American Heritage® Dictionary of the English Language, Fourth Edition
- n. A reference book containing an alphabetical list of words, with information given for each word, usually including meaning, pronunciation, and etymology.
- n. A book listing the words of a language with translations into another language.
- n. A book listing words or other linguistic items in a particular category or subject with specialized information about them: a medical dictionary.
- n. Computer Science A list of words stored in machine-readable form for reference, as by spelling-checking software.
- n. Computer Science An electronic spelling checker.
Century Dictionary and Cyclopedia
- n. A book containing either all or the principal words of a language, or words of one or more specified classes, arranged in a stated order, usually alphabetical, with definitions or explanations of their meanings and other information concerning them, expressed either in the same or in another language; a word-book; a lexicon; a vocabulary: as, an English dictionary; a Greek and Latin dictionary; a French-English or an English-French dictionary. In the original and most usual sense a dictionary is chiefly linguistic and literary, containing all the common words of the language with information as to their meanings and uses. In addition to definitions, the larger dictionaries include etymologies, pronunciation, and variations of spelling, together with illustrative citations, more or less explanatory information, etc. Special or technical dictionaries supply information on a single subject or branch of a subject: as, a dictionary of medicine or of mechanics; a biographical dictionary. A dictionary of geography is usually called a gazetteer.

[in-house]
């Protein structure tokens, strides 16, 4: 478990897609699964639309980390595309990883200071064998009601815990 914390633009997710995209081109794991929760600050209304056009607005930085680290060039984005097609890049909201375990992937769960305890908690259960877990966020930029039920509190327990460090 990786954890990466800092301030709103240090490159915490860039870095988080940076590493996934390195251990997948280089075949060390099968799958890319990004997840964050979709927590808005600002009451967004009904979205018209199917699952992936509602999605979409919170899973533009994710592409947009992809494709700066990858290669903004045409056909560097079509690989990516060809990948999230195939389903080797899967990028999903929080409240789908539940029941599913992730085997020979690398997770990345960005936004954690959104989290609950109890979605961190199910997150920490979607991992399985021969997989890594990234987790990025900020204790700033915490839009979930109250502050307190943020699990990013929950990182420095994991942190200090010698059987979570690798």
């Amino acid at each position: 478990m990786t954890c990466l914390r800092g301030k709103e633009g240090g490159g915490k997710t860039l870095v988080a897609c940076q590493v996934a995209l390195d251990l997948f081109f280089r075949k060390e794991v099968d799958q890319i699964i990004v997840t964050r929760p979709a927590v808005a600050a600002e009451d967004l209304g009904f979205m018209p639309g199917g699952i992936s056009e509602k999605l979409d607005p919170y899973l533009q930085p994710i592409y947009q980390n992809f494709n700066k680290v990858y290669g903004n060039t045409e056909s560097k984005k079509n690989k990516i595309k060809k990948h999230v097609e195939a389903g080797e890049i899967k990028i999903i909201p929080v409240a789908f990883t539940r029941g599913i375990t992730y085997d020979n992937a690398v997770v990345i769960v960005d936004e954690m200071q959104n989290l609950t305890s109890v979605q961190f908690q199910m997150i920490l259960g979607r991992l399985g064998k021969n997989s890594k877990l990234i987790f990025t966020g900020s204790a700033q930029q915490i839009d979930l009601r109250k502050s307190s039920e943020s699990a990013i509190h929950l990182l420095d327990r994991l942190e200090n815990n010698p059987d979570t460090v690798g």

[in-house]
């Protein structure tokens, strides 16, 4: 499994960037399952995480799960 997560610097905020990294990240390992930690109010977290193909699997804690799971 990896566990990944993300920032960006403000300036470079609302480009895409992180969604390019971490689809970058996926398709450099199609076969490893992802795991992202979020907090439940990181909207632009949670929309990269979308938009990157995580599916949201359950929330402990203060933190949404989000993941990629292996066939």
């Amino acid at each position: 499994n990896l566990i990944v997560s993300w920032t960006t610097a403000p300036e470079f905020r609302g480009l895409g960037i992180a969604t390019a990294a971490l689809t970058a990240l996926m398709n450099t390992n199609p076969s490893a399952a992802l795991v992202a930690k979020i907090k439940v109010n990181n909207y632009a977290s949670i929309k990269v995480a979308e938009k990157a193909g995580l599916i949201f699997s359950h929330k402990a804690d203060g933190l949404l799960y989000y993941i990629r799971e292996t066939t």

- n. Synonyms Glossary, Lexicon, etc. See vocabulary.
- Pertaining to or contained in a dictionary.
- n. A reference work with a list of words from one or more languages, normally ordered alphabetically and explaining each word's meaning and sometimes containing information on its etymology, usage, translations, and other data.
- n. computing An associative array, a data structure where each value is referenced by a particular key, analogous to words and definitions in a physical dictionary.
- v. transitive To look up in a dictionary
- v. transitive To add to a dictionary
- v. intransitive To appear in a dictionary
GNU Webster's 1913
- n. A book containing the words of a language, arranged alphabetically, with explanations of their meanings; a lexicon; a vocabulary; a wordbook.
- n. Hence, a book containing the words belonging to any system or province of knowledge, arranged alphabetically
- n. a reference book containing an alphabetical list of words with information about them
- Medieval Latin dictionarium, from Latin dictionarius, from dictio ("speaking"), from dictus, perfect past participle of dīcō ("speak") + -arium ("room, place"). (Wiktionary)
- Medieval Latin dictiōnārium, from Latin dictiō, dictiōn-, diction; see diction. (American Heritage® Dictionary of the English Language, Fourth Edition)
“Creating a new dictionaryThe newly completed dictionary is a research tool that will help advance those studies because - as Gil Stein points out - it goes well beyond what the word dictionary might imply.”
“I noticed that Lach, in the dictionary translates as to be counted.”
“The idea of a Slang dictionary is in many ways counterintuitive - or, one might say, a bit bonkers.”
“The term dictionary entry includes all vocabulary entries as well as all boldface entries in the separate sections of the back matter headed”
“This dictionary is awful to the point of worthlessness.”
“In the event of a dispute, a dictionary is the final arbiter (in the UK it is based on the Collins dictionary).”
“This dictionary is a really good one, just one thing is missing – pronunciation, i.e. transcription …”
“Bean-Mom, adding my name to the dictionary is the first thing I do on any new computer!”
“Well, you know, the dictionary is a great read and the telephone book can be a great read.”
“You could say that publishing a dictionary is a sign that a language has emerged -- that dictionaries are symptoms of language.”
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of or relating to speech
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